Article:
So, we went to the temple to help us decide. At the end, we joined each other in a room. As we met on a couch, we just looked at each other. I started crying. (I’m tearing up again just writing it…) We both knew. It was time to move.

The subway ride back to home was an emotional one. We couldn’t believe what was ahead of us and how this had just happened. TJ’s new job would start June 1, meaning we only had about five or six weeks until we were out of there.

We almost just wanted to move a week later because it was hard to draw it out and say goodbyes. But we decided to stop moping (well, try to… I definitely memorialized every last thing and cried if I thought about it too much) and use those next couple weeks to do some fun things! We did the bridge, saw some Broadway shows, ate at a few new restaurants, explored the city, and played hard with friends. Oh, and did the Fallon show which was on my all-time NYC bucket list! I waited until the last week to pack up the apartment because I just wanted to play and soak up every last minute.

But the day came. We said our tearful goodbyes, our apartment was empty, and with a final turn of the key (which TJ insisted we do together), we locked up our little home at The Roosevelt for the last time.

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You know, I always thought I would serve a mission. But I met TJ and got married before that could happen. I didn’t understand why my patriarchal blessing pretty much said YOU WILL GO ON A MISSION IN YOUR YOUTH when I didn’t get to go as planned. I mean, I know those blessings have so many interpretations, but guys… it pretty much lays it right out for me! I told myself I’d be an example to people throughout my life instead, and my blessing probably does mean that too. But when we were moving, I realized we were in Jersey for exactly two years, which is how long a traditional mission is (for a male… but that’s a technicality). We served with the missionaries, had new members and investigators in our home countless times, served in our ward to the primary and young adults, met so many people in our community, and shared pass along cards at Christmas. I may not have served a traditional LDS mission when I was 19 years old. But I will forever look back at my time in Jersey as my best two years, fulfilling some of the promises in my blessing.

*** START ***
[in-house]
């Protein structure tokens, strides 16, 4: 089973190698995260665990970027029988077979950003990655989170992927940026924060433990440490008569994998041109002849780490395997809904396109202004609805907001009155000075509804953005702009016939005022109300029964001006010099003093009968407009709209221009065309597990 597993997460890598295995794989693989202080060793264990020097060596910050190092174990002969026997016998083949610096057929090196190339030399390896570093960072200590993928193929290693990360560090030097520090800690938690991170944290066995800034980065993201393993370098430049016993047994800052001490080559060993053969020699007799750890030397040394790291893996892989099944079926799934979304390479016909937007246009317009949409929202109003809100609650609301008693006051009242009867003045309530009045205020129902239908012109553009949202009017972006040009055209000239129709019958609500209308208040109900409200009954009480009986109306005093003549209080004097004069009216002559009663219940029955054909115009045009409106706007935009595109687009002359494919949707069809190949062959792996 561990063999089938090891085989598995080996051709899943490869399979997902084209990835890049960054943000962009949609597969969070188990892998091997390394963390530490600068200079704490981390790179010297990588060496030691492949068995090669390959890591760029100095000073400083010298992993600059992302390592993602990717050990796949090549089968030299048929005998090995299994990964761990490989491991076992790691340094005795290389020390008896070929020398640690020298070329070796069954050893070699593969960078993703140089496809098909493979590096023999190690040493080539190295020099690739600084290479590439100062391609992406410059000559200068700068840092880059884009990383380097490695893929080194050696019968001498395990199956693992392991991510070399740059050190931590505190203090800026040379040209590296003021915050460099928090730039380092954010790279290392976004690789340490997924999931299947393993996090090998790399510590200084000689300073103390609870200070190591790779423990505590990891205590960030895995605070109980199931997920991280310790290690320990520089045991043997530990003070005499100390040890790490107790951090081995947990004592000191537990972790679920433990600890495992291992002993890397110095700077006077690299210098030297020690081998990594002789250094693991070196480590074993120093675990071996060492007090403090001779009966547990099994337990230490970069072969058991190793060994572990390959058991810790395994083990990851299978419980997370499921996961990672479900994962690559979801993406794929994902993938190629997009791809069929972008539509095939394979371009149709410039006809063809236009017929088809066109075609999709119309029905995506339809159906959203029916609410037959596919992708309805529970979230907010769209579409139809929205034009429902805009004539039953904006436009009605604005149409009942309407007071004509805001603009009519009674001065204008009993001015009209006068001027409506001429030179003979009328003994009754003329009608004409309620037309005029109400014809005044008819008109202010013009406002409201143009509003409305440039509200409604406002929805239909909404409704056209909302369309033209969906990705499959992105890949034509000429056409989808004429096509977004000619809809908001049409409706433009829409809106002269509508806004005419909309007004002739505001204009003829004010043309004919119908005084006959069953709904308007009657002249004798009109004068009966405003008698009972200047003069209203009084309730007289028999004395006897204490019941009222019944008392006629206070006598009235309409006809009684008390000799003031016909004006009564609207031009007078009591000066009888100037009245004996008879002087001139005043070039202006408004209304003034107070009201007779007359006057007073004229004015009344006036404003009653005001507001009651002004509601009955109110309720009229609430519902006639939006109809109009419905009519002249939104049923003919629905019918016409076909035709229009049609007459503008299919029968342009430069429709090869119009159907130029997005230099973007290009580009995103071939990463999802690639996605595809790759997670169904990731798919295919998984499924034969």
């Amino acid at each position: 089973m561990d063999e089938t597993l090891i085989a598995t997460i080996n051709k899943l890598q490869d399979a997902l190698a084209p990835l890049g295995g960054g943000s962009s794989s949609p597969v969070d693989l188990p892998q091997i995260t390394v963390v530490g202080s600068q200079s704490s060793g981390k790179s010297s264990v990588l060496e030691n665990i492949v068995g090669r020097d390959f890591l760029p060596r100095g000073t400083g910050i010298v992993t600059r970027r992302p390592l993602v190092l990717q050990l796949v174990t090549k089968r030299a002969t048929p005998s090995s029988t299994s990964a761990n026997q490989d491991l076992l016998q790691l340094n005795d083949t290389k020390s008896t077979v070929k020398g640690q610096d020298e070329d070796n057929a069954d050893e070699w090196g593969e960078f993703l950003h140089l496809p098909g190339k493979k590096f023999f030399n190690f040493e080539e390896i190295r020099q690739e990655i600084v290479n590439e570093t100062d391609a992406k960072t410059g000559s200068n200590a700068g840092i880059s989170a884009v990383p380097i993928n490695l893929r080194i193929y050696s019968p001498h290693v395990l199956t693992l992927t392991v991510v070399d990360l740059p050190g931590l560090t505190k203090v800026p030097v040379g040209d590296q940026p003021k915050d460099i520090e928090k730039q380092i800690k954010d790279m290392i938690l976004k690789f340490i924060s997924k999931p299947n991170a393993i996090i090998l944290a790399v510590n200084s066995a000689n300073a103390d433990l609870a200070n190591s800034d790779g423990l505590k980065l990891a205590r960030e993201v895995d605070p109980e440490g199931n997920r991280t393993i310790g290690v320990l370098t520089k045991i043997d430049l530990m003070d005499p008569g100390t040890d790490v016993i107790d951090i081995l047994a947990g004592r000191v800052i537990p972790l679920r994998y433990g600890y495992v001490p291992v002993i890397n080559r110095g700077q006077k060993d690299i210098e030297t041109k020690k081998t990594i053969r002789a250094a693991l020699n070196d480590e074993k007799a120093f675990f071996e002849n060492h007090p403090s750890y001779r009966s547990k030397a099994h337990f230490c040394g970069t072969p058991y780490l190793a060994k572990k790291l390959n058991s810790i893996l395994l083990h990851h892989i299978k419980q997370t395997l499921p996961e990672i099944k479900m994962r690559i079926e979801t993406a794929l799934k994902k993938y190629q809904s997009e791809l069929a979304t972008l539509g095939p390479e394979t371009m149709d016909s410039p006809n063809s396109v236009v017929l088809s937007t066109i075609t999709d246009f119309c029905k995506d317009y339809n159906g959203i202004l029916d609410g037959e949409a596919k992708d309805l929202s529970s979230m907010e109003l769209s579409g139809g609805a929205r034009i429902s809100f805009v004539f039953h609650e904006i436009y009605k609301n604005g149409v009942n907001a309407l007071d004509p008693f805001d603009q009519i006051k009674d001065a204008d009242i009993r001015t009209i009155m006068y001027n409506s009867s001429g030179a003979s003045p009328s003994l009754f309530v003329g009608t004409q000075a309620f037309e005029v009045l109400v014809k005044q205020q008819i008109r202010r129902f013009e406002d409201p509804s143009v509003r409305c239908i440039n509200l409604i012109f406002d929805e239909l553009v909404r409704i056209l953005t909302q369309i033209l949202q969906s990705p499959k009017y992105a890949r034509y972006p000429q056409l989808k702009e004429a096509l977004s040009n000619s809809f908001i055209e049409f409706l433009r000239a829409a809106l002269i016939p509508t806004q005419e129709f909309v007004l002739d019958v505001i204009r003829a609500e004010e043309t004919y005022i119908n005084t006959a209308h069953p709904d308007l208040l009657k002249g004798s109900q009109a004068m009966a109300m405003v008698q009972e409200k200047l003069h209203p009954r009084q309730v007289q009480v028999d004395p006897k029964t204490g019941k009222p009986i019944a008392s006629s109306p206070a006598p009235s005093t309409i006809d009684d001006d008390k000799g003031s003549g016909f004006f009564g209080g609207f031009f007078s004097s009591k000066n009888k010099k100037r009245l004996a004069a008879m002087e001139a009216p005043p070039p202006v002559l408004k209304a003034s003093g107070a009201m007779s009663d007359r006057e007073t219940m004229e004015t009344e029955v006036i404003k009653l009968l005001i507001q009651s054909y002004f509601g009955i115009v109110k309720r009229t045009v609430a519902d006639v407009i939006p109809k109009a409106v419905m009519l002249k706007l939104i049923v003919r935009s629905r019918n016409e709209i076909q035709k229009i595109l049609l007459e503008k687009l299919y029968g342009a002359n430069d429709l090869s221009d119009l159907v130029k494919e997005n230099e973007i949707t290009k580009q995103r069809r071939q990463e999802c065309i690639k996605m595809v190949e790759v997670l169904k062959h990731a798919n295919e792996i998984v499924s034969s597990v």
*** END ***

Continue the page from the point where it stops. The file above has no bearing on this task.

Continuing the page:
We will love you forever, NYC/Jersey! You were so good to us.

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Temple Night

TJ and I hadn’t been to the Manhattan Temple together before and we finally got to go a few weeks back! I am so grateful for my marriage to TJ, that he understands the importance of going to the temple, and for our church that provides a place for us to get away from the noisy world (especially in NYC) and draw closer to our Savior for a couple of hours.

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Curious about these LDS temples that keep popping up around the world? Watch these videos.

Blessings of going to the temple:

Why we build temples:


Conference Weekend + Easter

I really liked having General Conference overlapping with Easter this year. Eva did a lot of Easter crafts and activities while we watched the sessions and on Saturday it was warm enough to go to the park in the afternoon.

On Sunday for Easter, I cooked up a storm and should have taken a photo of all that I made but I forgot! But I made a lot of delicious dishes:

Cinnamon Rolls
Green Bean Casserole
Corn Casserole
Orange Jello Salad
Deviled Eggs (Check out this cool and easy way to peel eggs!)
Cupcakes (Just from a box… nothing fancy)

We brought all the food over to my friends’ theater room and had about a dozen guests join us for Easter dinner and the last session of General Conference! It was a great time and a good way to celebrate our Savior’s Resurrection. Happy Easter!

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Eva’s in Primary!